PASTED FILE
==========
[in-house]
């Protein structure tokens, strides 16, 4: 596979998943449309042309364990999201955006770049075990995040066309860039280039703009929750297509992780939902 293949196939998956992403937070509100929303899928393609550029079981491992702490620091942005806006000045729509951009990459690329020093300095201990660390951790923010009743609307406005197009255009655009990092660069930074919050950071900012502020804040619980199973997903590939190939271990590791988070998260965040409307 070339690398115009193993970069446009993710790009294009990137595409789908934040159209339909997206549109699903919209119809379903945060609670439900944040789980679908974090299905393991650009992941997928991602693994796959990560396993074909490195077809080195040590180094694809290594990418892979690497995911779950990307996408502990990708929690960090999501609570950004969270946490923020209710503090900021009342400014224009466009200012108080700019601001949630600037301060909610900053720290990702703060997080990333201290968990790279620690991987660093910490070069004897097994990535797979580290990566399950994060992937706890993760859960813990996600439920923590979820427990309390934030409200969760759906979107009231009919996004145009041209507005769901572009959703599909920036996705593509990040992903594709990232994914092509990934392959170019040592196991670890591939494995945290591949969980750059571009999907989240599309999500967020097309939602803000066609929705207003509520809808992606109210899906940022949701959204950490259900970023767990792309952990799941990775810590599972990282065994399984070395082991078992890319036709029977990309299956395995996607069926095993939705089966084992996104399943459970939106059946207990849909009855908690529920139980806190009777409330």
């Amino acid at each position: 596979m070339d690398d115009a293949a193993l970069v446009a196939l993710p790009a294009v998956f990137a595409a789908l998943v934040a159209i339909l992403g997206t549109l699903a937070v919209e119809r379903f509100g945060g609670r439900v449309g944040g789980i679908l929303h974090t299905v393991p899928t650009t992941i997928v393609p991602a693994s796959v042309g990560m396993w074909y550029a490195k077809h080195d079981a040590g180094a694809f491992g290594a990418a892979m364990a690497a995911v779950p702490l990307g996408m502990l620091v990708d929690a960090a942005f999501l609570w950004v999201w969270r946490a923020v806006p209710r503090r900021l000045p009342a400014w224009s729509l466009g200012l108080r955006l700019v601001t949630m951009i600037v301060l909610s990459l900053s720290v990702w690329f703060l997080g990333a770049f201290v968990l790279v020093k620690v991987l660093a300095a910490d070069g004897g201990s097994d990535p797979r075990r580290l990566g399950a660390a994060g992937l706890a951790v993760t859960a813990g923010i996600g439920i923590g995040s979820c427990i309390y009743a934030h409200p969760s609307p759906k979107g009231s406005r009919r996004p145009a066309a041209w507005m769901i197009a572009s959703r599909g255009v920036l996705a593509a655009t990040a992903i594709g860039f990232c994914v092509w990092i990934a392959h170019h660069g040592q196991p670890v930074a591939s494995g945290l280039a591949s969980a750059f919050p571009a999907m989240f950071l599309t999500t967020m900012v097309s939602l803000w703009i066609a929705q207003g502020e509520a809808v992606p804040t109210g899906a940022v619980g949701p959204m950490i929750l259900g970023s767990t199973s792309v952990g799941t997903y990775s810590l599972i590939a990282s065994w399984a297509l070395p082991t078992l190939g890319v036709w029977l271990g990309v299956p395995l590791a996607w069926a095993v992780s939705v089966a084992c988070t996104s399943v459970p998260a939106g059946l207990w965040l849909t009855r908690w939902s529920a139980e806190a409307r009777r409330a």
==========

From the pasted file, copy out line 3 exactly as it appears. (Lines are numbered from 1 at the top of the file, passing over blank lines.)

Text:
């Amino acid at each position: 596979m070339d690398d115009a293949a193993l970069v446009a196939l993710p790009a294009v998956f990137a595409a789908l998943v934040a159209i339909l992403g997206t549109l699903a937070v919209e119809r379903f509100g945060g609670r439900v449309g944040g789980i679908l929303h974090t299905v393991p899928t650009t992941i997928v393609p991602a693994s796959v042309g990560m396993w074909y550029a490195k077809h080195d079981a040590g180094a694809f491992g290594a990418a892979m364990a690497a995911v779950p702490l990307g996408m502990l620091v990708d929690a960090a942005f999501l609570w950004v999201w969270r946490a923020v806006p209710r503090r900021l000045p009342a400014w224009s729509l466009g200012l108080r955006l700019v601001t949630m951009i600037v301060l909610s990459l900053s720290v990702w690329f703060l997080g990333a770049f201290v968990l790279v020093k620690v991987l660093a300095a910490d070069g004897g201990s097994d990535p797979r075990r580290l990566g399950a660390a994060g992937l706890a951790v993760t859960a813990g923010i996600g439920i923590g995040s979820c427990i309390y009743a934030h409200p969760s609307p759906k979107g009231s406005r009919r996004p145009a066309a041209w507005m769901i197009a572009s959703r599909g255009v920036l996705a593509a655009t990040a992903i594709g860039f990232c994914v092509w990092i990934a392959h170019h660069g040592q196991p670890v930074a591939s494995g945290l280039a591949s969980a750059f919050p571009a999907m989240f950071l599309t999500t967020m900012v097309s939602l803000w703009i066609a929705q207003g502020e509520a809808v992606p804040t109210g899906a940022v619980g949701p959204m950490i929750l259900g970023s767990t199973s792309v952990g799941t997903y990775s810590l599972i590939a990282s065994w399984a297509l070395p082991t078992l190939g890319v036709w029977l271990g990309v299956p395995l590791a996607w069926a095993v992780s939705v089966a084992c988070t996104s399943v459970p998260a939106g059946l207990w965040l849909t009855r908690w939902s529920a139980e806190a409307r009777r409330a």